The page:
Develop innovative approaches to family training.
Families need information to build a knowledge base about their child’s brain injury. They also need home based training on strategies for managing their child’s cognitive, behavioral and physical challenges. Training must also include advocacy skills for negotiating services at school. It also requires preparing parents to manage services over the course of their child’s development and education. It is important to recognize the emotional trauma of parents and to help them develop coping skills, find support for grieving, and reduce caregiver stress (Glang & Lash, 2004).
Look at instructional strategies used with other student populations
Little research has been done on the effectiveness of educational strategies for students with traumatic brain injury. Yet there is a large body of research on effective instructional and behavioral strategies for students with other disabilities but similar functional challenges such as problems with attention, memory, impulse control, etc. This knowledge must be examined to determine how it can be applied and modified, if necessary, for students with brain injury. This approach builds on the strengths and skills of educators (Glang & Lash, 2004).
Build capacity of educational systems
Ongoing training and brain injury consulting teams are effective models for increasing the identification of students with brain injury and for providing educators with new strategies and skills (Glang & Lash, 2004).
Support parents as educational advocates
A child’s return to school after a brain injury introduces parents to an unfamiliar and confusing educational system involving special education and 504 plans. Training programs for parents of children with special needs have demonstrated that families can become effective advocates support, training and guidance. Parents of children with brain injury need comparable programs as well as mentors through other families (Glang & Lash, 2004).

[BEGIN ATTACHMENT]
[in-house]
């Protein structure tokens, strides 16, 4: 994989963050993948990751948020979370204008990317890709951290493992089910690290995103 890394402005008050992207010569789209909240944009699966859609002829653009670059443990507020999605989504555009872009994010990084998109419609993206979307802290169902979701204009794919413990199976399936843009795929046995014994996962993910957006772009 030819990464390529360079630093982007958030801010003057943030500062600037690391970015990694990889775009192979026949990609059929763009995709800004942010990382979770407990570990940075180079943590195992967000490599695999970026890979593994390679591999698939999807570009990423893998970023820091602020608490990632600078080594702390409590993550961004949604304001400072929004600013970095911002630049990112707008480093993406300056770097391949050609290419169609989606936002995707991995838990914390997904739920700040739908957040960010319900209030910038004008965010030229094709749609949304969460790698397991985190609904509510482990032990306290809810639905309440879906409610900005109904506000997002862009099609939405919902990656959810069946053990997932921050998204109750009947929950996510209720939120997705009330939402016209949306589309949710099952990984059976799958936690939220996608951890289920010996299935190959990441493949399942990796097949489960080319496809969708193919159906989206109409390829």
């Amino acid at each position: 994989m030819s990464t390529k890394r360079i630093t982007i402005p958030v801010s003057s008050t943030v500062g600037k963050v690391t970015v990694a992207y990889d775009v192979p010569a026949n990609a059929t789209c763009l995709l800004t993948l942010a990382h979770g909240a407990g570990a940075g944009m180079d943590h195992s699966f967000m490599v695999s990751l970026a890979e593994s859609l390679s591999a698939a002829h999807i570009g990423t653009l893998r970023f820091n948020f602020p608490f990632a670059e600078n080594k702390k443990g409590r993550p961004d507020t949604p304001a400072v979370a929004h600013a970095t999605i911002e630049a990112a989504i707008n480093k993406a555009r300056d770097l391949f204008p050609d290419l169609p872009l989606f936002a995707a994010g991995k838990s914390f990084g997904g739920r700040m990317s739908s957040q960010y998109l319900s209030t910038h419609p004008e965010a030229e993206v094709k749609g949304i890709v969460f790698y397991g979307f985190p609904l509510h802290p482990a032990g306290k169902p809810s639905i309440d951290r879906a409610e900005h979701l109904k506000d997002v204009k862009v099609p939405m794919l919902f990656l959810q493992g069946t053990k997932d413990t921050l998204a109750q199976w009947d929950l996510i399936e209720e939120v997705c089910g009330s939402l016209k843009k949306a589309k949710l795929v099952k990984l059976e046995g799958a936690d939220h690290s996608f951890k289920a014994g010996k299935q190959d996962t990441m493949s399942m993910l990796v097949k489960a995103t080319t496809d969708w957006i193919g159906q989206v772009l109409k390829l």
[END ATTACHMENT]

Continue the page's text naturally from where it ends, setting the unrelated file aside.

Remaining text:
Bond Chapman, S. (2006). Neurocognitive Stall: A paradox in long term recovery from pediatric brain injury. Brain Injury/professional 3(4), 10-13.
Glang, A & Lash, M. (2006). A Holistic Approach for Improving Educational Outcomes of Students with TBI: Promising practices and new directions for research. Brain Injury/professional 3(4), 16-18.
This Fact Sheet is based on a special issue of Pediatrics and TBI of the Brain Injury/Professional (vol. 3, issue 4) 2006.
Brain Injury/Professional is the largest professional circulation publication on the subject of brain injury and is the official publication of the North American Brain Injury Society (NABIS). Brain Injury Professional is published jointly by NABIS and HDI Publishers. Members of NABIS receive a subscription as a benefit of NABIS. Visit http://www.nabis.org to become a member.
Lash and Associates Publishing/Training, Inc. has a full line of manuals on educating students with brain injury in school.
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Lash & Associates Publishing/Training, Inc. publishes practical, informative, and affordable materials on traumatic brain injury in children, youths, adults and veterans. Their audience includes families, persons with brain injuries, health care professionals, rehabilitation specialists, educators and community staff. In addition to an impressive library of written offerings, Lash & Associates offers CEU Online Training in the area of traumatic/acquired brain injury for professionals including therapists.
Marilyn Lash M.S.W., uses her social work experience and research in pediatric rehabilitation to develop sensitive and practical guides for families, educators, and professionals. Marilyn’s specialty is helping families cope with the emotional impact of brain injury and developing strategies for negotiating the complex service system. Now Director and Senior Editor of Lash & Associates Publishing/Training Inc., she focuses on developing user friendly publications for families, educators, and clinicians.